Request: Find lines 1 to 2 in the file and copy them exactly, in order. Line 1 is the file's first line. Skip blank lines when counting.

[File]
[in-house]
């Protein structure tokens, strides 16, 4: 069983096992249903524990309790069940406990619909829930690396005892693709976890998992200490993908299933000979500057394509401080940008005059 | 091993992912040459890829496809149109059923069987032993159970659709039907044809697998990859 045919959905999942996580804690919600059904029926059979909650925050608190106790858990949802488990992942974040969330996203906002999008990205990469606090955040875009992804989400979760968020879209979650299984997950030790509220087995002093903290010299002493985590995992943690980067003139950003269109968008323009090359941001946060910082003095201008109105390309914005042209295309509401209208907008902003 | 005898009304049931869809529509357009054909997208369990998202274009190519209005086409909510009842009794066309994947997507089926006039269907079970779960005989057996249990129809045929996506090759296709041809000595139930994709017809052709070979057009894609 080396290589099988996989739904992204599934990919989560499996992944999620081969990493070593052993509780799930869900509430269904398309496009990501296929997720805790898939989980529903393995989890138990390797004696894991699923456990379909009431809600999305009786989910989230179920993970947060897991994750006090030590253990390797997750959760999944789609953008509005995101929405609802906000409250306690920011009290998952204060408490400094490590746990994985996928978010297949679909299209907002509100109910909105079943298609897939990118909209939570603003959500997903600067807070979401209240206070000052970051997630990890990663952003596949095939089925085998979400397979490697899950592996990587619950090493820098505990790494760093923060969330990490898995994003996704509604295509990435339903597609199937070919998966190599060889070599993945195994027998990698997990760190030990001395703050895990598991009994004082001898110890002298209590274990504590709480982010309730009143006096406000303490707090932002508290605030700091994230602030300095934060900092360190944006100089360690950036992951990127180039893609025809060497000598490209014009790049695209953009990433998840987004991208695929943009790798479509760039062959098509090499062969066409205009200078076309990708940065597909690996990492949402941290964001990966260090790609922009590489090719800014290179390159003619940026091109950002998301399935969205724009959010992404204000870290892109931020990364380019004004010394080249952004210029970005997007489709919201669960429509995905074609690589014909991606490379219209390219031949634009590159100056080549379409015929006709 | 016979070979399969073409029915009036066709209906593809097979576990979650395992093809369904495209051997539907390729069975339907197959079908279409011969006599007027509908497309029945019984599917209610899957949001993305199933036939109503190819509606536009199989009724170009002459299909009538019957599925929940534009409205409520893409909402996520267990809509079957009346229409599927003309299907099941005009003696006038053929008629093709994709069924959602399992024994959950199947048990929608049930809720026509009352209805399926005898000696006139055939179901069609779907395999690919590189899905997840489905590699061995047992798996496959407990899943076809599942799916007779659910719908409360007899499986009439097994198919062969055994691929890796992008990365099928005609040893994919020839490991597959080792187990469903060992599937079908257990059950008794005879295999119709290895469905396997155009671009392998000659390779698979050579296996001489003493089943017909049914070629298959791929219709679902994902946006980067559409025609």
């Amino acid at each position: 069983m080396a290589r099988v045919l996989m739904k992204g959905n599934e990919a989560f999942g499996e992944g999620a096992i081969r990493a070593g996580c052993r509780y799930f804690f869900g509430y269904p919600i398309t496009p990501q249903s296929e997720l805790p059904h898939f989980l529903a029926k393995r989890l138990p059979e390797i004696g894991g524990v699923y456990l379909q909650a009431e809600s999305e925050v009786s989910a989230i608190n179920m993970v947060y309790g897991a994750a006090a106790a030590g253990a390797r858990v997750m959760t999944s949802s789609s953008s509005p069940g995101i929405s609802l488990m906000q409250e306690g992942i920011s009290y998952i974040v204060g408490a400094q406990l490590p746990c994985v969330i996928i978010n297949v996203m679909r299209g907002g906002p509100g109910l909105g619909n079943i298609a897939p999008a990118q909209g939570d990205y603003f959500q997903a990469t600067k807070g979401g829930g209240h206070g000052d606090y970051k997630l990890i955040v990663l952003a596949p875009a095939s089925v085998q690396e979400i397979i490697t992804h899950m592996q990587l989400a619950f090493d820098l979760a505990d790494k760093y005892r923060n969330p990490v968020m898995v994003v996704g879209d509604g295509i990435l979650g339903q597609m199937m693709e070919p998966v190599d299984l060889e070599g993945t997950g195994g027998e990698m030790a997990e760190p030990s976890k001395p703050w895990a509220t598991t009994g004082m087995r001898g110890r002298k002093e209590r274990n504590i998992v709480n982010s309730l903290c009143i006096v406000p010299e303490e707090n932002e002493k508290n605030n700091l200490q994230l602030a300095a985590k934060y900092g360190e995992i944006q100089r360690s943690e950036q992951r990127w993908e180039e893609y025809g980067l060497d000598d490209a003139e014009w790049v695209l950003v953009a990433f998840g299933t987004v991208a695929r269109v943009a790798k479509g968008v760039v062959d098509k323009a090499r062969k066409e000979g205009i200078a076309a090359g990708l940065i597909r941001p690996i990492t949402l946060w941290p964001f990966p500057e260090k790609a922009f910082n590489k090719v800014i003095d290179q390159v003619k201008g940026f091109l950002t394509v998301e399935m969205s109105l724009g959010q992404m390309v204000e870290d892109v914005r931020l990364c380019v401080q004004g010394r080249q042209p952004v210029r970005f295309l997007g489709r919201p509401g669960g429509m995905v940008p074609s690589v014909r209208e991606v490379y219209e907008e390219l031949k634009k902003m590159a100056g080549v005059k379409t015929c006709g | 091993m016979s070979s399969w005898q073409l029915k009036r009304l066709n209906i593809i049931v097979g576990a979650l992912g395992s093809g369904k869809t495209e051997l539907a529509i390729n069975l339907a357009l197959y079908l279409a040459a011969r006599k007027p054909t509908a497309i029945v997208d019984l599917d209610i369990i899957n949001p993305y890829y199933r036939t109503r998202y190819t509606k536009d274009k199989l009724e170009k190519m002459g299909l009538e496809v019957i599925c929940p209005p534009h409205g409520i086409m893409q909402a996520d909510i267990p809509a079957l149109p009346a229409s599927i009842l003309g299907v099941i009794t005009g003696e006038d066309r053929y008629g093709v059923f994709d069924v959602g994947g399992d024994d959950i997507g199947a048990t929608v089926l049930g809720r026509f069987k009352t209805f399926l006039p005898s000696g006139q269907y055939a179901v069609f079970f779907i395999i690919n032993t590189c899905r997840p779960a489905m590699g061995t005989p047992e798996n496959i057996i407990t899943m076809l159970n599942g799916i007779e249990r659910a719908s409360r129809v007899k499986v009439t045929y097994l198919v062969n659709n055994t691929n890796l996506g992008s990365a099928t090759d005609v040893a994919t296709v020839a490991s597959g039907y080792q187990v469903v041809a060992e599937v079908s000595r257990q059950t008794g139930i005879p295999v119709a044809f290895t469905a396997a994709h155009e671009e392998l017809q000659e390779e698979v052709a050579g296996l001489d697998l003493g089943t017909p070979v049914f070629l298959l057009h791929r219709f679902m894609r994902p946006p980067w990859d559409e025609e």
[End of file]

[in-house]
């Protein structure tokens, strides 16, 4: 069983096992249903524990309790069940406990619909829930690396005892693709976890998992200490993908299933000979500057394509401080940008005059 | 091993992912040459890829496809149109059923069987032993159970659709039907044809697998990859 045919959905999942996580804690919600059904029926059979909650925050608190106790858990949802488990992942974040969330996203906002999008990205990469606090955040875009992804989400979760968020879209979650299984997950030790509220087995002093903290010299002493985590995992943690980067003139950003269109968008323009090359941001946060910082003095201008109105390309914005042209295309509401209208907008902003 | 005898009304049931869809529509357009054909997208369990998202274009190519209005086409909510009842009794066309994947997507089926006039269907079970779960005989057996249990129809045929996506090759296709041809000595139930994709017809052709070979057009894609 080396290589099988996989739904992204599934990919989560499996992944999620081969990493070593052993509780799930869900509430269904398309496009990501296929997720805790898939989980529903393995989890138990390797004696894991699923456990379909009431809600999305009786989910989230179920993970947060897991994750006090030590253990390797997750959760999944789609953008509005995101929405609802906000409250306690920011009290998952204060408490400094490590746990994985996928978010297949679909299209907002509100109910909105079943298609897939990118909209939570603003959500997903600067807070979401209240206070000052970051997630990890990663952003596949095939089925085998979400397979490697899950592996990587619950090493820098505990790494760093923060969330990490898995994003996704509604295509990435339903597609199937070919998966190599060889070599993945195994027998990698997990760190030990001395703050895990598991009994004082001898110890002298209590274990504590709480982010309730009143006096406000303490707090932002508290605030700091994230602030300095934060900092360190944006100089360690950036992951990127180039893609025809060497000598490209014009790049695209953009990433998840987004991208695929943009790798479509760039062959098509090499062969066409205009200078076309990708940065597909690996990492949402941290964001990966260090790609922009590489090719800014290179390159003619940026091109950002998301399935969205724009959010992404204000870290892109931020990364380019004004010394080249952004210029970005997007489709919201669960429509995905074609690589014909991606490379219209390219031949634009590159100056080549379409015929006709 | 016979070979399969073409029915009036066709209906593809097979576990979650395992093809369904495209051997539907390729069975339907197959079908279409011969006599007027509908497309029945019984599917209610899957949001993305199933036939109503190819509606536009199989009724170009002459299909009538019957599925929940534009409205409520893409909402996520267990809509079957009346229409599927003309299907099941005009003696006038053929008629093709994709069924959602399992024994959950199947048990929608049930809720026509009352209805399926005898000696006139055939179901069609779907395999690919590189899905997840489905590699061995047992798996496959407990899943076809599942799916007779659910719908409360007899499986009439097994198919062969055994691929890796992008990365099928005609040893994919020839490991597959080792187990469903060992599937079908257990059950008794005879295999119709290895469905396997155009671009392998000659390779698979050579296996001489003493089943017909049914070629298959791929219709679902994902946006980067559409025609």